Paramagnetic-particle detection in lateral-flow assays Paramagnetic labeling offers an alternative method for analyte detection. Ronald T. LaBorde and Brendan O'Farrell The idea of using magnetic nanoparticles as analyte labels is not new. Researchers in the ferrofluid field have developed a variety of technologies and intellectual properties that use magnetic particles. Ranging from a few nanometers to several hundred nanometers in diameter, these colloids have been used in a wide range of applications. In the medical field, magnetic nanoparticles have been used in blood detoxification, biochemical separations, drug delivery, nucleic acid separation and detection, and as MRI contrast agents, and tamponades in retinal surgery. When employed to facilitate biochemical separations, colloidal paramagnetic-particle labels utilize the ability of antibodies to link selectively the analyte of interest to the magnetic nanoparticle. Whether it is a molecule, cell fragment, or complete cell, the analyte is then "labeled" with magnetic particles. Such particles must have the property of being superparamagnetic, meaning that they are only magnetic when placed in a very strong magnetic field. This is critical to their success as labels for separation or analyte detection. If the individual particles possessed a remnant magnetic field, each particle would act as a small dipole magnet, resulting in aggregates or chains as well as destabilization and precipitation of the colloid. To have practical utility, each paramagnetic particle (PMP) should also have surface properties that allow antibodies or recognition units to be linked to the particles. Such conjugated particles with the appropriate recognition units are then bathed with a fluid containing the analyte. After a relatively short incubation time due to the rapid diffusion of colloidal particles and the binding energies of antibodies, the analyte is magnetically labeled, and with the application of a magnetic field, the isolation or separation is performed. A simple extension of analyte labeling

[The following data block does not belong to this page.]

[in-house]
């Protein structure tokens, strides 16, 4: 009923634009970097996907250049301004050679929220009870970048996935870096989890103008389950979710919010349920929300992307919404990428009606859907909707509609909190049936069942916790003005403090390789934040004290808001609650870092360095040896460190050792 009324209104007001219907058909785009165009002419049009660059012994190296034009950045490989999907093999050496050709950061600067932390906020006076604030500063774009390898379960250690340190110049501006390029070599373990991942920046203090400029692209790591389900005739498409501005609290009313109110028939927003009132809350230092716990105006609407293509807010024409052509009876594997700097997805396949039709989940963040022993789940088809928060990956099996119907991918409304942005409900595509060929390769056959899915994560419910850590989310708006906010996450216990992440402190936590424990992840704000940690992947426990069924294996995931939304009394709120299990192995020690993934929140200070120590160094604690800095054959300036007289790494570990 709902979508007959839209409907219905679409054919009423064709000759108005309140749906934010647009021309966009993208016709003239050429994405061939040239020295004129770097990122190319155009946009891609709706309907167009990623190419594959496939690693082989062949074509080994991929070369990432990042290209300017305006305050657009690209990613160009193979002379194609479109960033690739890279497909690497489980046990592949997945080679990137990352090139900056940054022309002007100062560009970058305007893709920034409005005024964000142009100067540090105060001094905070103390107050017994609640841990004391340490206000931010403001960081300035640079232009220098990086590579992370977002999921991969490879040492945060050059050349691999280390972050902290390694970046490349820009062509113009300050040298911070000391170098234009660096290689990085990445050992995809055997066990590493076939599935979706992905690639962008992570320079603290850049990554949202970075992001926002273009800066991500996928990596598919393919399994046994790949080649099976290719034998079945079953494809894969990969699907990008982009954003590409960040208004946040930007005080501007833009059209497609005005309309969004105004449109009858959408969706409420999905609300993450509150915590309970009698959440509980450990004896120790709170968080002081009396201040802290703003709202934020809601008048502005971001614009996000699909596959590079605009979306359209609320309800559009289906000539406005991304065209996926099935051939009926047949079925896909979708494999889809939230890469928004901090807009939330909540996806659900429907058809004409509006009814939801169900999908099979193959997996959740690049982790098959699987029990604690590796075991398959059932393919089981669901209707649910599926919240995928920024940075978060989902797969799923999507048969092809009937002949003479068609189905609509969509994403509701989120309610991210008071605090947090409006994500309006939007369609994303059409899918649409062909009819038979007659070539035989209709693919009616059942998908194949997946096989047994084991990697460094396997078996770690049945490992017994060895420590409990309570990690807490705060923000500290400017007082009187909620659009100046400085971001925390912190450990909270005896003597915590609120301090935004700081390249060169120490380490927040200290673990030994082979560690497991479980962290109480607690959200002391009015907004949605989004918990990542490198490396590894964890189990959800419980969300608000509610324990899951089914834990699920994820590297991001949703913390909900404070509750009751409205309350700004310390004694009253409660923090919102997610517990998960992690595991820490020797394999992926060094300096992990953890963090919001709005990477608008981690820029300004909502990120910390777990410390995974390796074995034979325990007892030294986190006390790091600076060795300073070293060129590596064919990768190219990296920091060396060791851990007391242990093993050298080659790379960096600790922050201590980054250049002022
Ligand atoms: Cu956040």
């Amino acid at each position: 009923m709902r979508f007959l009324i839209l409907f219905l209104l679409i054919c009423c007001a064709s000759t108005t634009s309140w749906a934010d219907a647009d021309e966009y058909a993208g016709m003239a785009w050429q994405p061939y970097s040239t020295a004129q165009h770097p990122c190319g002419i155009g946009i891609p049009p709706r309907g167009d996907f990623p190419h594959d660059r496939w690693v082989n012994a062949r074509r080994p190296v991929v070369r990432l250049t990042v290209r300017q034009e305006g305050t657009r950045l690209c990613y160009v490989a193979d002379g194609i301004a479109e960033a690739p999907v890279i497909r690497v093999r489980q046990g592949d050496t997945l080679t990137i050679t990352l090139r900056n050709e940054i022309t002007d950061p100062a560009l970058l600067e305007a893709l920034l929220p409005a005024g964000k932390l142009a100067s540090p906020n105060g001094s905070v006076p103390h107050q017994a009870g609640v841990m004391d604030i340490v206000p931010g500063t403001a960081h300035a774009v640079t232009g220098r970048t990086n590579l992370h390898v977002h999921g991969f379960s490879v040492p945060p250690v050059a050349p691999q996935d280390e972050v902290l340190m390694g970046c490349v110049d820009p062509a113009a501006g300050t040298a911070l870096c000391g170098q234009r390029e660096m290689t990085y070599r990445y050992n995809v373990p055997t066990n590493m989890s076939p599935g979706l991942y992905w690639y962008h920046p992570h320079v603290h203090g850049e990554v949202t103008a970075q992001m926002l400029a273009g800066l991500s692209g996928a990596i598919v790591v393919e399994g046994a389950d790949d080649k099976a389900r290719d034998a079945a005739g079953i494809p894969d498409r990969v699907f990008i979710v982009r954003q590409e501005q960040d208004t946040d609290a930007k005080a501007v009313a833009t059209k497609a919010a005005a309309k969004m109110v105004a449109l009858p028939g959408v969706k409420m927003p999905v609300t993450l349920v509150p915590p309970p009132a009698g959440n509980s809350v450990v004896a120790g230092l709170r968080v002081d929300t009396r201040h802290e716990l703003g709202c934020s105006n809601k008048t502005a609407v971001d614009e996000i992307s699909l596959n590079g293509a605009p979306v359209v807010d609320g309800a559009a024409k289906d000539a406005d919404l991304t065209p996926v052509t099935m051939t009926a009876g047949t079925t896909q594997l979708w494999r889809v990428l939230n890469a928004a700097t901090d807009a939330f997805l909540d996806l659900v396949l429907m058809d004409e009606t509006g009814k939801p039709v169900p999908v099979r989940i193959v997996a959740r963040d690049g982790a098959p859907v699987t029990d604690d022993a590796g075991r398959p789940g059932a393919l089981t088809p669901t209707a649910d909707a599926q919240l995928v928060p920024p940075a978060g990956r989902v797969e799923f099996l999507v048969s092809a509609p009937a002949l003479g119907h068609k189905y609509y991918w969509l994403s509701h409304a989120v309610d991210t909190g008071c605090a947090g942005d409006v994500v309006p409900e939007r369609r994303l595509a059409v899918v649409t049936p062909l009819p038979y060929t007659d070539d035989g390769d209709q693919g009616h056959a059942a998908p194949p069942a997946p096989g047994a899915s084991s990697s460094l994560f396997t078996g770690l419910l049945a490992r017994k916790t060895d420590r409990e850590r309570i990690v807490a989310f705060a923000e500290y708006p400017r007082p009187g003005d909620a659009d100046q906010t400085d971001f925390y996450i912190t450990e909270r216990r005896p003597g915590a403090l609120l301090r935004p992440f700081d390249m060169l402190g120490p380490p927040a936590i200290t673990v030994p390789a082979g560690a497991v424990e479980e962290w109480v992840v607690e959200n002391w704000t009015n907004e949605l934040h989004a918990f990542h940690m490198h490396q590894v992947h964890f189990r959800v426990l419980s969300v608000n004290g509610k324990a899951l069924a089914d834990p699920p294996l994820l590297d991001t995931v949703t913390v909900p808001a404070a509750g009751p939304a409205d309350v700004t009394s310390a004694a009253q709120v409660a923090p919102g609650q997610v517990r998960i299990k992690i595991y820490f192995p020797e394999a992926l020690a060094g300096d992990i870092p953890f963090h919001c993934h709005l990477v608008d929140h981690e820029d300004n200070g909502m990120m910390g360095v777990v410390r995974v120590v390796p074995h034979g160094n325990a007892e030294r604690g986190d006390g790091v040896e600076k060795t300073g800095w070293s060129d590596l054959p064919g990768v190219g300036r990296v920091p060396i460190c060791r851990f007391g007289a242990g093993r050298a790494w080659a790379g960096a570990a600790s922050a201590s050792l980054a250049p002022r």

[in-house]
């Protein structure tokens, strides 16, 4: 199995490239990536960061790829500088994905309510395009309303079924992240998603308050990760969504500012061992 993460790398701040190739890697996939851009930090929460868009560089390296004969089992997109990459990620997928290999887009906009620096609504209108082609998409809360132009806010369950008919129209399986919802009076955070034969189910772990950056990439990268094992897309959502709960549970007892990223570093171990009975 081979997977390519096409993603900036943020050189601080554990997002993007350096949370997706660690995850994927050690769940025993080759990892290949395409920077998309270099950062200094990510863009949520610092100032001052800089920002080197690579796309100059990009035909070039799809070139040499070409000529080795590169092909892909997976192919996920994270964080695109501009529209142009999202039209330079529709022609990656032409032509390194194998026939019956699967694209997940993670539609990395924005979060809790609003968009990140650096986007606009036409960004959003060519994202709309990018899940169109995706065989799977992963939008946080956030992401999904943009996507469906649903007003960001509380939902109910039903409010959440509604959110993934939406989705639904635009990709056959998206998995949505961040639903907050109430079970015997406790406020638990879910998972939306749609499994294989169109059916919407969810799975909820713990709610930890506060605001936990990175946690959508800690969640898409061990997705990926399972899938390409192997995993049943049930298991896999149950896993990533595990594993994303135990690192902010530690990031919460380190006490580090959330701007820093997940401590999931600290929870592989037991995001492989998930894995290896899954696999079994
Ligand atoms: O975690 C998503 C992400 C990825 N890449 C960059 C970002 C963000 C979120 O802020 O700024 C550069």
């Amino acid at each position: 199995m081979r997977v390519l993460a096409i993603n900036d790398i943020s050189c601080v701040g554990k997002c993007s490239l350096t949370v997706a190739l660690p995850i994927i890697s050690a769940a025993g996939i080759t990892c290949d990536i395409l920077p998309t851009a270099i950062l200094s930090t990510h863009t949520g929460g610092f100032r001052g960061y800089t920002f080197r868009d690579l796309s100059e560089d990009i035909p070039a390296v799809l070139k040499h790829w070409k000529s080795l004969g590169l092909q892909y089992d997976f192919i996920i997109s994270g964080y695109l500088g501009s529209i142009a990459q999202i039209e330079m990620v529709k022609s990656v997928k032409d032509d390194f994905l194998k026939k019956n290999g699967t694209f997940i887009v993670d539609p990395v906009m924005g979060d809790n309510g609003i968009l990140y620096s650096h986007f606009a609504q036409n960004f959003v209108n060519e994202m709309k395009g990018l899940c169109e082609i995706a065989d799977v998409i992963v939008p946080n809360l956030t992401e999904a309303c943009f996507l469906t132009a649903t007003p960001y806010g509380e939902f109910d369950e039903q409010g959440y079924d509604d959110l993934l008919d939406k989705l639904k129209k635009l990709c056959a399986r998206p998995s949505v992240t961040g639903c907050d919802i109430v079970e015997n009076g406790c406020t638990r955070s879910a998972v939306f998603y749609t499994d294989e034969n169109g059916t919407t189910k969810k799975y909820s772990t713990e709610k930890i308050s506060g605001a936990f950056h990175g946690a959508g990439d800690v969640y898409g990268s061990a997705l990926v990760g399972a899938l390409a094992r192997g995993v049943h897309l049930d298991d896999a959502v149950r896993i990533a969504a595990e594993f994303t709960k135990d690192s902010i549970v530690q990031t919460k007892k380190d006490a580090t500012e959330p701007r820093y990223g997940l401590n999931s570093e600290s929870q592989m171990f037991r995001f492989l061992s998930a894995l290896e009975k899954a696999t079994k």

Mass spectrometers separate ions by their mass-to-charge (m/z) ratios. They are used to identify compounds by the mass of one or more elements in the compound. They are also used to determine the isotopic composition of one or more elements in a compound.
Magnetic particle testing, sometimes called mag particle, MPI, or MT, is ideal for identifying surface or near-surface discontinuities in parts and assemblies whose materials have a certain degree of...